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Singularity University and transformation

July 8, 2009

singularity u imageYou may be aware already about Singularity University (SU), an extraordinarily unique experiment in convergence sciences that is—as far as I know—an unprecedented initiative to seriously engage a community of young thinkers and plug them into the financial power of corporate backing in order to affect change in the world. As a point of reference, here is a link to the official report on the first week of the University:

The crowning focal point for SU is the challenge for the student teams to create a project by the summer’s end which would—if carried through—affect one billion people (10^9) in one decade. The initiative is known as the 10^9+ project (pronounced “ten to the ninth plus.”)

As I have contemplated what it would be like to have the unique challenge and opportunity to participate in a 10^9+ project environment, with seemingly limitless financial backing from corporate arms, I have been trying to think about how to blend the challenge of speaking to core, authentic human societal needs with the presumable interest of financial and business entrepreneurs to pick up a project that will ostensibly turn them a profit in the long run. The challenge in my mind, in short, is how to speak about the transcendent to people who might be fixated upon the sensational. I feel like some of the greatest thinkers relay a common theme about the supremacy and necessity of the moral man as the only one who can sustain a society. I keep reflecting upon this statement by Albert Einstein:

Our time is distinguished by wonderful achievements in the fields of scientific understanding and the technical applications of those insights. Who would not be cheered by this? But let us not forget that knowledge and skills alone cannot lead humanity to a happy and dignified life. Humanity has every reason to place the proclaimers of high moral standards and values above the discoverers of objective truth. What humanity owes to personalities like Buddha, Moses, and Jesus ranks for me higher than all the achievements of the inquiring and constructive mind. (Albert Einstein, The Human Side) (Incidentally, this is the quotation Andrew Newberg uses to begin his book How God Changes Your Brain.)

This is the part where I start having blank slates and open-ended pondering rather than concrete formulations and detail-oriented dreams. I’m extremely heartened by the entity of loving-kindness practice in classical Buddhism traditions. In fact, the techniques and the processes that have been developed and preserved with Buddhist traditions are so well-refined and so keyed in to the human mind and affect, that I truly believe that if my life’s career could be spent just on promoting loving-kindness practice in the secular world, that my career will be one which will bring me great pleasure and satisfaction at my life’s end.

But how to bring loving-kindness practice to the ultra high-tech environs? How to persuade, much less convince an exponentially speed-driven society that our world populations need loving-kind regard for their fellow humanity before they will be able to use convergence technologies for the benefit of the human race rather than for the perpetuation of their own selfish ambitions? While many may use new convergence technologies for noble, humanistic goals, the simultaneous hyper-tech pursuit of selfish ambition seems like an inevitable outcome of convergence technological proliferation. Having greater technological horsepower to run the engine of the ego seems like an indisputable gateway toward escalating pride, jealousies, envying, and ultimately violence to boiling points previously unknown on the planet. How might we as a humanity leverage technology in powerful ways and fit the proliferation of goodwill and human loving-kindness into this paradigm of 10^9+ technological intensity? How might we be able to utilize, package, and pitch convergence modalities to leverage corporate backing toward the purposes of global morality and ethics? Am I anti-tech or Luddite? Absolutely not. Quite to the contrary, I’m fixated on how to leverage tech for human moral and ethical transformation and transcendence.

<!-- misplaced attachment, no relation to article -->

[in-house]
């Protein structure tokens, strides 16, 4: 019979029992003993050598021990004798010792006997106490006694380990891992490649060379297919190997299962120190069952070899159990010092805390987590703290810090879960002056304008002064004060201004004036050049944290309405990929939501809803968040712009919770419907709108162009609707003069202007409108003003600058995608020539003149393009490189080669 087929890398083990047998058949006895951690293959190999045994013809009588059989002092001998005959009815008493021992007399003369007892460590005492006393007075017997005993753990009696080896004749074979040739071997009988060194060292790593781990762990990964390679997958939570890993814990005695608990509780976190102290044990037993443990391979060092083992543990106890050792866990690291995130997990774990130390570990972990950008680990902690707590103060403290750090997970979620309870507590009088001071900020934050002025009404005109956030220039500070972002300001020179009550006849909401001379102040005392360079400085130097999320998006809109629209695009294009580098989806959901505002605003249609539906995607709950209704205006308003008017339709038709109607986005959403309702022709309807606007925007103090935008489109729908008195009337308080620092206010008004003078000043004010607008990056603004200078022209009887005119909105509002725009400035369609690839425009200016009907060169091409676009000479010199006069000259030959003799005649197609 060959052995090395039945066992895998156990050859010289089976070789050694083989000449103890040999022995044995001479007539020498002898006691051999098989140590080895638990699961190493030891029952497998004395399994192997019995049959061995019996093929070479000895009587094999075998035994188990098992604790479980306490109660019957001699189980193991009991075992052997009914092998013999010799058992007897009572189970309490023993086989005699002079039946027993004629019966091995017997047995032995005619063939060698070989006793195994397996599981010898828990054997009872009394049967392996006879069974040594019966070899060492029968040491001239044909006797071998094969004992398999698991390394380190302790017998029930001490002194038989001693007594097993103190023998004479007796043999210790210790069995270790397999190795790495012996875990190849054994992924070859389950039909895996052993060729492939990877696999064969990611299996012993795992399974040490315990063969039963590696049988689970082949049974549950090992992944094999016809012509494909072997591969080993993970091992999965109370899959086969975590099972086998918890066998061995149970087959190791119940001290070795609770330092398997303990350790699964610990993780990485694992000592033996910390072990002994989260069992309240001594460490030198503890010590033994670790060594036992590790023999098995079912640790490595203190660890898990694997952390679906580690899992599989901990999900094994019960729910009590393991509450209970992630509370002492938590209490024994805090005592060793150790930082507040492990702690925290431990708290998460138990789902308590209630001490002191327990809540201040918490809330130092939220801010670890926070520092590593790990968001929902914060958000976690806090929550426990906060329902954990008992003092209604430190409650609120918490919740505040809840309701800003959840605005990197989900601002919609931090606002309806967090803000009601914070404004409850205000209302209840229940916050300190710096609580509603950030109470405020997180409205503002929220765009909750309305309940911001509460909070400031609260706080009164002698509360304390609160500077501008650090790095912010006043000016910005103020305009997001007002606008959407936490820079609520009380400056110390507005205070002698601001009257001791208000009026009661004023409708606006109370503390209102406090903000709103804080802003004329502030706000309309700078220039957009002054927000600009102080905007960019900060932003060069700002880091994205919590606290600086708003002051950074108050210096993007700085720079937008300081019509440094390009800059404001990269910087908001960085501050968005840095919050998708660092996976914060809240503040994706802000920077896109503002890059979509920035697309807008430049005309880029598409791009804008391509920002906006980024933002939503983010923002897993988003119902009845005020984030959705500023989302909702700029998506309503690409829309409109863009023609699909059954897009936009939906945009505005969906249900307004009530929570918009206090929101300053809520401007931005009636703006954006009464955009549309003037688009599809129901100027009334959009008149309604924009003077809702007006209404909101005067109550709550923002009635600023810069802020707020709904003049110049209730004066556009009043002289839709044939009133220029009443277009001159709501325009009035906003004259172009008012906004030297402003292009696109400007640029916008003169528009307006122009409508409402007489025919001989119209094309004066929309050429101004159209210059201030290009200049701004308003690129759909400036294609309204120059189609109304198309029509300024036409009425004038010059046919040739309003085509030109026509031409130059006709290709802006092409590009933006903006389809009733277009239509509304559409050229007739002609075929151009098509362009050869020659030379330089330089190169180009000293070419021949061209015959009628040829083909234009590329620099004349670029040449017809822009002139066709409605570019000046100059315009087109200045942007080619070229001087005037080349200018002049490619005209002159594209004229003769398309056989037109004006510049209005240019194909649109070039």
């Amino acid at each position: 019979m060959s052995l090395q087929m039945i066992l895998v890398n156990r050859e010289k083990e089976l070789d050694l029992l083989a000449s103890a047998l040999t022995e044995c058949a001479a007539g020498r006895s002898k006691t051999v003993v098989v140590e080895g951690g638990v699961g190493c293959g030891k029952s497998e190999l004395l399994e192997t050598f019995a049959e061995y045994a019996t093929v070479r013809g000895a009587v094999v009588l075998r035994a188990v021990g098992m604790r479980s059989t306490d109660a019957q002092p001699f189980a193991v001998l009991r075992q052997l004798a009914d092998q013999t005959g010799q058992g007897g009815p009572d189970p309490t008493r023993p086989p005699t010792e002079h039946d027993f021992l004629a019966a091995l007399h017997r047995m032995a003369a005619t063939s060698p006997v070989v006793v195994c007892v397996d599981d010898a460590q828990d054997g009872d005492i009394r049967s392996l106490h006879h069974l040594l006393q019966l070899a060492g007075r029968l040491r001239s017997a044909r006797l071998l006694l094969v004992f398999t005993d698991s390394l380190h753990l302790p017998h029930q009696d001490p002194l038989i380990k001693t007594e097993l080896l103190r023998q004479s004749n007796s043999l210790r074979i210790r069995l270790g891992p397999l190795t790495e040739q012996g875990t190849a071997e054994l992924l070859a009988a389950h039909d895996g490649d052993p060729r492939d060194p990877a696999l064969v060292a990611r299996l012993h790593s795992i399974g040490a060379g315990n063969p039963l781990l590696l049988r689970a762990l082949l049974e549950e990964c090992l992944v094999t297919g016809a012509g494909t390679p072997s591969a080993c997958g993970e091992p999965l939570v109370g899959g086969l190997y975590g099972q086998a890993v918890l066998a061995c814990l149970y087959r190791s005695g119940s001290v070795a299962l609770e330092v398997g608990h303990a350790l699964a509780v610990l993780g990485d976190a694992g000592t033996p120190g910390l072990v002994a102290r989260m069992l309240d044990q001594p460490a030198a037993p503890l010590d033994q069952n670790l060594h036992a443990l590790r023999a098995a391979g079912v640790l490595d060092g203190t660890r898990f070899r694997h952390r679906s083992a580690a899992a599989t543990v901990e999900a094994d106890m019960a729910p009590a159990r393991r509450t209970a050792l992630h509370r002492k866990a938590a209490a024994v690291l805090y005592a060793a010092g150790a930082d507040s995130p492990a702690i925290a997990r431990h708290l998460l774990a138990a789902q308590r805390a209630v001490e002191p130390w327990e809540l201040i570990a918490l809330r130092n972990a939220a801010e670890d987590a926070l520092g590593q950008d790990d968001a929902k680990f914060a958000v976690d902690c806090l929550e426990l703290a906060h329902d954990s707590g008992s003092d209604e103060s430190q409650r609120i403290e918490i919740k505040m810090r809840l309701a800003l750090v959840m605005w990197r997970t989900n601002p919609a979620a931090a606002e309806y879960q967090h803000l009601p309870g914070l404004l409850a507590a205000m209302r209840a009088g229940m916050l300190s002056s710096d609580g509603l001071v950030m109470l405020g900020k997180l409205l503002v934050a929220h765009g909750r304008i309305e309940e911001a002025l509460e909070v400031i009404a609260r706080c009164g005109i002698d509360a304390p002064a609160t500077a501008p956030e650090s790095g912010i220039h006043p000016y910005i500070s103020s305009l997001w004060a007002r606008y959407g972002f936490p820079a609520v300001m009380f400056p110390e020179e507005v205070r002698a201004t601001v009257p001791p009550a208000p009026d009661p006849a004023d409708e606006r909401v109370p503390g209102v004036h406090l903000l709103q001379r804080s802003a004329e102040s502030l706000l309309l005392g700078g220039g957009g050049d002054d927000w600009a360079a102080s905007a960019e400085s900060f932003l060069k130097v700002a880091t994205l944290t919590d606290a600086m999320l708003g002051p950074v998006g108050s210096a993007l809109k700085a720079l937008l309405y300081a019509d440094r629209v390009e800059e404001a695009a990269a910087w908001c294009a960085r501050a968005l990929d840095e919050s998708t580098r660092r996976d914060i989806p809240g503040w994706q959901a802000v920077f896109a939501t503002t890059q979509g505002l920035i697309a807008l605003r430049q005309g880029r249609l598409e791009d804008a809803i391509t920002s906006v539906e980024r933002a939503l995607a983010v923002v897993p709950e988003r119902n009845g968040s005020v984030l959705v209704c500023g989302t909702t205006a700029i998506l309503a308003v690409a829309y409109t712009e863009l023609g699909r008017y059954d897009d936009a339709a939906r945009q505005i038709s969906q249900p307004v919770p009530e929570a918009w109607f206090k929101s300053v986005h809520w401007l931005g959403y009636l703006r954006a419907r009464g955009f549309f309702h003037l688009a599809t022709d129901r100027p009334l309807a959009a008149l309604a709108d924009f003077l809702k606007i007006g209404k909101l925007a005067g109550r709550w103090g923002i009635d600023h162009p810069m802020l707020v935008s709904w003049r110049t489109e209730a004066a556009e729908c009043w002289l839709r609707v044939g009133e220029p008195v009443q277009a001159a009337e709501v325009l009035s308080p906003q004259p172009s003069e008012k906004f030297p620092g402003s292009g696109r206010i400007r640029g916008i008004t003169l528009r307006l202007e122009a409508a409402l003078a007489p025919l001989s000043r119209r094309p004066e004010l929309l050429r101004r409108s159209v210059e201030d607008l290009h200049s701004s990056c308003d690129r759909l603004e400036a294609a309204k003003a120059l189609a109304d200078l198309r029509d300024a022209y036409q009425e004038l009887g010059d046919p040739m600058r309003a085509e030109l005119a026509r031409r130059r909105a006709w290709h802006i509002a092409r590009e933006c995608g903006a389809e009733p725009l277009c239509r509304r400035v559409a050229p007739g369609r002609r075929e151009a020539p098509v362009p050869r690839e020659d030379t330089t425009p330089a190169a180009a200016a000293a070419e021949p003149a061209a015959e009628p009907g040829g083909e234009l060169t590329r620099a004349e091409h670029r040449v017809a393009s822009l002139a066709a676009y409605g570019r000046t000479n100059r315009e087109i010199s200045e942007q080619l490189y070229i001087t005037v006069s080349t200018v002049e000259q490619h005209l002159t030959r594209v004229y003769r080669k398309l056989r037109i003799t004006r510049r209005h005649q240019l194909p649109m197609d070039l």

My thoughts return to the newly organized Dalai Lama Center for Ethics and Transformative Values at MIT ( While the Center is certainly not the answer to these dilemmas, I’m both intrigued and heartened by the emergence of the Dalai Lama Center at MIT, and I deeply hope that MIT will wield the best in neuroscience and all the physical sciences to creatively and effectively promote human transformation in authentic ways. I don’t exaggerate the point when I say that I feel like my life course and success (in the transcendent sense of “success”) depend upon the sustainable cultivation of a loving demeanor. And I further feel that this is a microcosm of the necessity for the global soul to transform toward unprecedented loving-kindness. As we transcend our natural environments through technological principles, it means that we transcend and leave behind our natural buffers (i.e., those from raw evolutionary heritage) for organizing and sustaining the functional cohesion of positive social order. It seems inevitable that technological proliferation is going to amplify our hearts’ contents, and as such, I feel a veritable race to assist in transforming the collective heart of humanity before the wrong principles and ambitions become amplified to occupy the greater universe.


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